Supportive Care in Cancer

, Volume 27, Issue 12, pp 4487–4495 | Cite as

Factors associated with a preference for disclosure of life expectancy information from physicians: a cross-sectional survey of cancer patients undergoing radiation therapy

  • Megumi UchidaEmail author
  • Chikao Sugie
  • Michio Yoshimura
  • Eiji Suzuki
  • Yuta Shibamoto
  • Masahiro Hiraoka
  • Tatsuo Akechi
Original Article



This study aimed to investigate experiences and preferences for disclosure of life expectancy, agreement between them, and the factors associated with preferences for disclosure of life expectancy with physicians among cancer patients undergoing radiation therapy.


Cancer patients aged 20 years or older were consecutively sampled when they started radiation therapy at two university hospitals. Patients completed self-administered questionnaires concerning their experiences of and preferences for disclosure of life expectancy, treatment decision-making, psychological distress, physical symptoms, sociodemographic and medical factors, physician’s communication style, and provision of psychological, physical, and practical support.


Among the 226 respondents (response rate: 58%) who responded, 54% experienced disclosure of life expectancy, and 45% preferred it. The agreement is 65%. Eighty-five percent recognized their aim of radiation therapy as curative. A univariate analysis indicated that having a full/part-time job and wishing to leave treatment decisions to doctors were significantly associated with preference for disclosure of life expectancy, but psychological distress was not. A multiple regression analysis revealed that having a full-time/part-time job was significantly associated with preference of communication about life expectancy.


Fifty-four percent of the patients experienced and 45% of the patients preferred disclosure of life expectancy. The agreement is moderate. Our results show that there was a significant association between employment status and patient’s preference for disclosure of life expectancy with physicians. Communication of prognosis is difficult but whether a patient continues to work or not may be an indicator of preference.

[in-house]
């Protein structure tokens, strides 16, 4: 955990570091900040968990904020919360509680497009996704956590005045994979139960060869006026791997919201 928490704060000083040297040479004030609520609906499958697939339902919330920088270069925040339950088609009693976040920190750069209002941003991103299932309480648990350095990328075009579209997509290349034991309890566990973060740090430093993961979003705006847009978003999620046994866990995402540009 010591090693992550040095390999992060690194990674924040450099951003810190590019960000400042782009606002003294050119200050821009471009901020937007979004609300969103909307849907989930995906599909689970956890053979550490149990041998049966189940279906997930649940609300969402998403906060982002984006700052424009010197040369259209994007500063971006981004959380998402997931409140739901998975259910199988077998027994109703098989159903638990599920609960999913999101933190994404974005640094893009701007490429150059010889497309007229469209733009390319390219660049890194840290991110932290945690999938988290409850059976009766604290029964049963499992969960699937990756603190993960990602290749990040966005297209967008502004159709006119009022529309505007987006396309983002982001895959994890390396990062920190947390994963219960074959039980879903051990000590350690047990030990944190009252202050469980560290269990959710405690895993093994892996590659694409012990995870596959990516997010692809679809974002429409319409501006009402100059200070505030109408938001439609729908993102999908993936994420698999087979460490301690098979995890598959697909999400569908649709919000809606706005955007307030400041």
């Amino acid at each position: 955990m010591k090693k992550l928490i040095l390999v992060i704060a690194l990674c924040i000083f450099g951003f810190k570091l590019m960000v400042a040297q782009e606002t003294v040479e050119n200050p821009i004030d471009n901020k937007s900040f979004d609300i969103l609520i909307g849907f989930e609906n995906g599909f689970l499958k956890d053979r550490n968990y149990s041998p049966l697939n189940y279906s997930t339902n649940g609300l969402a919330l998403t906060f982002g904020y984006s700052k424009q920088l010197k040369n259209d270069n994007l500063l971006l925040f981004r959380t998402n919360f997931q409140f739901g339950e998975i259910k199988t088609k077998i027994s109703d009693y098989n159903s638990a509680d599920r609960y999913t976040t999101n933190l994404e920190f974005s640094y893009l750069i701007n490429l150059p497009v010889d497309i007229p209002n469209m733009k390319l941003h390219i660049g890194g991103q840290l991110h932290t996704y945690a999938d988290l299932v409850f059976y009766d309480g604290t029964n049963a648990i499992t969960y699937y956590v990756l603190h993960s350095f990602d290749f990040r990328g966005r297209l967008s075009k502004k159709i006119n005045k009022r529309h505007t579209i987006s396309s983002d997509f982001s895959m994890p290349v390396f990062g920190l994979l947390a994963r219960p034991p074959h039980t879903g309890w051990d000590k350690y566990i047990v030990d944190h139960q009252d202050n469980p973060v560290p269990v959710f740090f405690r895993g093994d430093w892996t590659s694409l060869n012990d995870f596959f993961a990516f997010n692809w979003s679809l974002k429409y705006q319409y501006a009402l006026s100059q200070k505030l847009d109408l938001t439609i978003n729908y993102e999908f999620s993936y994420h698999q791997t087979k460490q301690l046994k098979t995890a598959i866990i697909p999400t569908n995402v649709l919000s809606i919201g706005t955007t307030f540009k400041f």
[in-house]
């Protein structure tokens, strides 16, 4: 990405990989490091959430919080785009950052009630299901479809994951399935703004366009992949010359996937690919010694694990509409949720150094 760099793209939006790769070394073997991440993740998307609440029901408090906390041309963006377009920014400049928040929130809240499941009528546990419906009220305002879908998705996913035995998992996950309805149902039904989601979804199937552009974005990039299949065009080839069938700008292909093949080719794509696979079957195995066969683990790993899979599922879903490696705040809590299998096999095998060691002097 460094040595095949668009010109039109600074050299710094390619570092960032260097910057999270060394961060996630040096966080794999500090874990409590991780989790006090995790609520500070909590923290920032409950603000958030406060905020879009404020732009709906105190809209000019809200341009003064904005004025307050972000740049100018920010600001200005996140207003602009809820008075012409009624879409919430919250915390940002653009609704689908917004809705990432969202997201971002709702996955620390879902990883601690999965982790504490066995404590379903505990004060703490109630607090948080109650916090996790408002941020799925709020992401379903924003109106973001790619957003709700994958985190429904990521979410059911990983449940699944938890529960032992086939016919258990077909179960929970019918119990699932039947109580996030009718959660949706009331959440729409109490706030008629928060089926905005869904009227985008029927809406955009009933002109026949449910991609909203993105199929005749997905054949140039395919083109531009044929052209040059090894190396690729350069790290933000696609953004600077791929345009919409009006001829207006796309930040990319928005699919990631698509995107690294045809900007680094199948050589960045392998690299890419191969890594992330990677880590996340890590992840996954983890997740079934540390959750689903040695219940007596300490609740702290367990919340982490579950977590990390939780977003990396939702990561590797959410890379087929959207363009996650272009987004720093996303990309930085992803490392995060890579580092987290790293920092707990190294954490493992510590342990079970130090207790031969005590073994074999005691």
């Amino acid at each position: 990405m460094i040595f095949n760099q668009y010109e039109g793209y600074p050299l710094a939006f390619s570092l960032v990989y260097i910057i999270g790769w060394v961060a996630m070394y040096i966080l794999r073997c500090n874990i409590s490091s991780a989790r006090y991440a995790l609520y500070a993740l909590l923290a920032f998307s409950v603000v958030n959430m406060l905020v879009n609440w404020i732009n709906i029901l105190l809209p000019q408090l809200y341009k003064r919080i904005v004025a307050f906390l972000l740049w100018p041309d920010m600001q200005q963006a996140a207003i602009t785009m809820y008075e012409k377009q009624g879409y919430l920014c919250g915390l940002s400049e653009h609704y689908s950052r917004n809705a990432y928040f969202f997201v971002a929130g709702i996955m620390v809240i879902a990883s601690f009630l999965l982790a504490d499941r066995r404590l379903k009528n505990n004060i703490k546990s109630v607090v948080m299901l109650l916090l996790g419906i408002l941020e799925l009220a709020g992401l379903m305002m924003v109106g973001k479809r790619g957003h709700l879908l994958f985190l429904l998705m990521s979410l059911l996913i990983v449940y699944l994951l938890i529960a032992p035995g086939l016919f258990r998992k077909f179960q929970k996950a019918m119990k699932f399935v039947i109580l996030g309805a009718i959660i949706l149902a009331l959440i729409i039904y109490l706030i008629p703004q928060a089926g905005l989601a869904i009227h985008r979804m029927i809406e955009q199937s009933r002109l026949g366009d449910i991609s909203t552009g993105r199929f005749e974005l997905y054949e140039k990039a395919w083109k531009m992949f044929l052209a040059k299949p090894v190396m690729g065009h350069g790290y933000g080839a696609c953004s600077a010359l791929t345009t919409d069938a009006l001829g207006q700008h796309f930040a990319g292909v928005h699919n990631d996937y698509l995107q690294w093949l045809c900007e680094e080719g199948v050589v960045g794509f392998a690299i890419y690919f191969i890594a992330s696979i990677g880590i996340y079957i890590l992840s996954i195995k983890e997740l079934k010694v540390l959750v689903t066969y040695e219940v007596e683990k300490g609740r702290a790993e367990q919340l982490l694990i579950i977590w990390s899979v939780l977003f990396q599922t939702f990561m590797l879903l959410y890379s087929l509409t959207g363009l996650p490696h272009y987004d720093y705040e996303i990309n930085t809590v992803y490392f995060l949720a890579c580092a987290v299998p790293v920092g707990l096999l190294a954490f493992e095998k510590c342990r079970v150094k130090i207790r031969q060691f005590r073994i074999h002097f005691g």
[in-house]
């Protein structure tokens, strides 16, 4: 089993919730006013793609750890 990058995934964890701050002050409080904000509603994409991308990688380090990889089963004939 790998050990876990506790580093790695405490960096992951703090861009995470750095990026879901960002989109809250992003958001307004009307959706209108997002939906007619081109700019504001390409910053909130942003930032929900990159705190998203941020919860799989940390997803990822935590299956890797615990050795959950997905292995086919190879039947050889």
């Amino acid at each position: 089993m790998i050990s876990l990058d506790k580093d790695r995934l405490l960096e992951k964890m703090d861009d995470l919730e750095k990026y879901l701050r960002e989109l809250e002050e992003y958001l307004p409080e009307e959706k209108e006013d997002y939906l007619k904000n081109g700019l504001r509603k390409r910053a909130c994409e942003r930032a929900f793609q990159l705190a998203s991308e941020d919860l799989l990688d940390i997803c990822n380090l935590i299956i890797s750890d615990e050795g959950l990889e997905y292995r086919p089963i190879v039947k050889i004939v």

Life expectancy Prognosis Radiation therapy Doctor-patient communication Cancer 



We wish to thank Emiko Miyazaki, Shinsaku Endo, Masayo Kadota, Kyoko Yanagi, Yasuko Kimura, and Asako Yamato for their contribution to the survey as research assistants and Rob Sanson-Fisher for their support in the development of the international quality of cancer care comparison study.

Funding information

This study was supported by a Grant-in-Aid for Scientific Research from the Japanese Ministry of Education, Culture, and Science.

Compliance with ethical standards

The study protocol was approved by the Institutional Review Board and Ethics Committee of Nagoya City University Graduate School of Medical Sciences and Kyoto University Hospital. It was conducted in accordance with the principles of the Declaration of Helsinki. Written consent was obtained from each patient after the study was explained to them.

Conflict of interest

The authors declare that they have no conflict of interest.


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Copyright information

© Springer-Verlag GmbH Germany, part of Springer Nature 2019

Authors and Affiliations

  1. 1.Division of Palliative Care and Psycho-OncologyNagoya City University HospitalNagoyaJapan
  2. 2.Department of Psychiatry and Cognitive-Behavioral MedicineNagoya City University, Graduate School of Medical SciencesNagoyaJapan
  3. 3.Department of RadiologyNagoya City University Graduate School of Medical SciencesNagoyaJapan
  4. 4.Department of Radiation Oncology and Image-Applied TherapyKyoto University Graduate, School of MedicineKyotoJapan
  5. 5.Department of Breast SurgeryKyoto University Graduate School of MedicineKyotoJapan

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